Four items today:
1) Tom Brokaw thinks
Mikhail Gorbachev "is a great man." But not Ronald Reagan.
Brokaw is also an admirer of Gorbachev's clothing, thinks he has
"flashy eyes," and is "fun to be around." In contrast,
Brokaw finds "all manner of flaws" in Reagan's "simple
2) Cokie Roberts
trashes Bill Kristol, well maybe not.
3) The Washington
Times reports Billy Dale bill blocked.
4) Another take on
reaction to that Freedom Forum poll.
Appearing on Charlie Rose's PBS show Thursday night (May 2) to review his
30th anniversary with NBC, anchor Tom Brokaw had this to say about Mikhail
"I think Gorbachev is a great man in the
20th century because he forced his country to look at the hypocrisy and
the fraudulence of communism and to begin slowly to make a turn away from
it. Where he faltered, unfortunately, is that he didn't go all the way,
that he lost the counsel of his very best advisers I think when they said
we have to have a clean break here, we can't do business with the old gang
and he hung on to too many parts of the old establishment and it
eventually defeated him."
Charlie Rose: "Yea, he somehow lived with
the idea that communism could be reformed."
Brokaw: "He could manage both, right, and
you could have both reform and freedom and democracy and at the same time
keep communism going."
Rose: "It really is a sad story..."
Brokaw [over Rose]: "It is."
Rose: "...a man who made such a contribution
to our time by at least bowing to the reality of that his system couldn't
compete, but he still had all of those missiles there and he could've used
the Red Army and he didn't because. And now he is a pariah in his own
Brokaw: "Yea, it's, they have no regard for
him at all. And you know, Americans, he can still light up any room that
he walks into. The eyes are flashy, you know, and the great command of the
language and the feel that he has, the very physical presence of him. It's
still fun to be around him."
Rose: "Well, when were you last with
Brokaw: "About a year and a half ago I went
out to see him at his institute. I must say he look very sleek and western
now. He comes over here to make these big lectures for big fees and so on,
he's well dressed."
minutes later they moved onto Reagan:
Brokaw: "People will still be looking at
Ronald Reagan I think, too, fifty years from now."
Rose: "A great man?"
Brokaw: "I think that history will have to
be the judge of that. I think that he was the right man at the time. I
think the country was adrift and he came along with his simple, in the
best sense of the word, philosophy about what was required to get the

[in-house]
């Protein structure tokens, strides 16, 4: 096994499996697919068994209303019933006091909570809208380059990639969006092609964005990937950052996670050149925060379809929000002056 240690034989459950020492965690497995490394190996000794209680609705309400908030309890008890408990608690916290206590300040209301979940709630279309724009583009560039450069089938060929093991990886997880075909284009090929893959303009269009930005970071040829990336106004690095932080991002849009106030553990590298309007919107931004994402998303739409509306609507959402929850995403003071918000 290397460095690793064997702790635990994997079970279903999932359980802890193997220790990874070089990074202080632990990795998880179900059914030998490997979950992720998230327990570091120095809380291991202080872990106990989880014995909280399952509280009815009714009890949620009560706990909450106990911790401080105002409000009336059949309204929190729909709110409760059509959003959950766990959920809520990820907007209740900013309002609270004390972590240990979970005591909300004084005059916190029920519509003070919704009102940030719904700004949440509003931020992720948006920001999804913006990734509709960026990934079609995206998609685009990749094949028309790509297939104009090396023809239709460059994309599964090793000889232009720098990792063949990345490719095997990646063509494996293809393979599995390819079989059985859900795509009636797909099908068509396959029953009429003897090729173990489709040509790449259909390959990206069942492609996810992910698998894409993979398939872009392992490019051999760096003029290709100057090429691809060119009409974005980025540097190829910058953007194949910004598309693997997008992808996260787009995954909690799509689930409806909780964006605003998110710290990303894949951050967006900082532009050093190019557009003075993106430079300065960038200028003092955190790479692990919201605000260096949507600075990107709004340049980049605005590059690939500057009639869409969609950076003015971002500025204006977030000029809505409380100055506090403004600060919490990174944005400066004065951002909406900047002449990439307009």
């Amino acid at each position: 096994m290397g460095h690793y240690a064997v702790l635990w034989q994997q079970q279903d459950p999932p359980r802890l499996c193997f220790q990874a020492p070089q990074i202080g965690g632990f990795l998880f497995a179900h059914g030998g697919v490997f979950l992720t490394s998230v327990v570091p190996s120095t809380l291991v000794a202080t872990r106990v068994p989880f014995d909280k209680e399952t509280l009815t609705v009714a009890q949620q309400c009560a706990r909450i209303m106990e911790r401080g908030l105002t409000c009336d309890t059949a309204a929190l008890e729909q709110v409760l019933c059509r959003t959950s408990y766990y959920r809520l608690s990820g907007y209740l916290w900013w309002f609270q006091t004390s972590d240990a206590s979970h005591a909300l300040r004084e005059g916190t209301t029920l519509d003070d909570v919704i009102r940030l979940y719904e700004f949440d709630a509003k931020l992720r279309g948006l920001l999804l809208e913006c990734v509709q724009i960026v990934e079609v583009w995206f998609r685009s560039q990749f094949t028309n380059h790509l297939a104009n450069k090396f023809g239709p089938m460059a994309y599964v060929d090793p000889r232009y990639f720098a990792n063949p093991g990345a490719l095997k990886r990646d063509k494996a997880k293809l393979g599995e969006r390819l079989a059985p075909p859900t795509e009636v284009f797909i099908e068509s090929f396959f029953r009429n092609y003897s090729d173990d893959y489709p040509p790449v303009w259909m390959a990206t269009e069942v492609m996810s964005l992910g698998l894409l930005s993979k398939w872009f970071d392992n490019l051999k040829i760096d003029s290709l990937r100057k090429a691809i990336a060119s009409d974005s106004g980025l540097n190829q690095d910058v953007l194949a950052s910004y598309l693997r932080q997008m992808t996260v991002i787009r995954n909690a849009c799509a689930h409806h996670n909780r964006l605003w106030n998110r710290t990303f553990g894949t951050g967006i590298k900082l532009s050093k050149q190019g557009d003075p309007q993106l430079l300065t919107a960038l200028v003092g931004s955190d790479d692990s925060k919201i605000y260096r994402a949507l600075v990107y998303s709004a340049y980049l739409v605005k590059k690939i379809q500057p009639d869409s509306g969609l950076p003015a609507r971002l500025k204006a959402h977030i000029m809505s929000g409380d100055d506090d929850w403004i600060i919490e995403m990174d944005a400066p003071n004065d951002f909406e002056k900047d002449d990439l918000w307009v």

country back on track, to kind of give the country a sense of itself
again. You can look at the economics of Reaganism, for example, or some of
the bombast of his foreign policy and look at Iran-Contra and find all
manner of flaws in there. But what he did was give this sense that this is
a great nation and we're a great people and that we've got to get on with
being that once again. So I don't think he'll be a complicated
MRC media analyst Jim Forbes caught this fun bit of spin control (aka
covering her a**) from ABC's Cokie Roberts. Here she is on This Week With
David Brinkley on April 28 discussing Bob Dole's problems:
"I also think the Republicans around town
have been vicious. He's got the nomination now, it would seem to me the
obvious thing to do is pull together and get behind the nominee. And
instead what you have is somebody like Bill Bennett sniping from one
direction, somebody like Bill Kristol sniping from another direction, and
everybody seems to be already writing the stories of it's not my fault
that he's lost."
Here she is two days later, on the April 30 Good
Morning America, with Bill Kristol sitting next to her:
"I think that there is cause for paying
attention, and if that's what Bill [Kristol] has in mind that's one thing.
It's another thing though, and I'm not saying that Bill did this but some
of his party colleagues certainly seem to be doing this.
There's a difference between getting Dole
energized and writing him off, and that seems to already be going on here.
It's as if everybody's saying 'It's not my fault he lost, it's not my
fault he lost,' as they all jump ship. I think that's hardly
In case you missed the news, the May 2 Washington Times reported:
"Senate Democrats have ganged up in secret to block legislation that
would pay off 'Travelgate' figure Billy R. Dale's $500,000 legal bill in
an apparent effort to shield the President from further embarrassment in
the scandal. Senate leadership sources said yesterday that Sen. David
Pryor of Arkansas, a close ally of the President, put a confidential
'hold' on the bill, blocking it from being considered by the Senate."
The next day's Washington Times reported that
Pryor denied that he was the Senator who placed the hold.
Finally, I thought of an interesting point related to that Freedom Forum
poll showing 89 percent of D.C. reporters voted for Clinton. Contrast
media reaction (Al Hunt, Elaine Povich and Matthew Storin in previous
e-mails) denying personal views have any impact upon coverage..... to
current media hype over Kenneth Starr's "possible conflicts of
interest." So, reporters can rise above their personal opinions to do
their job, but a lawyer who is paid to represent clients with whom he may
or may not agree, cannot.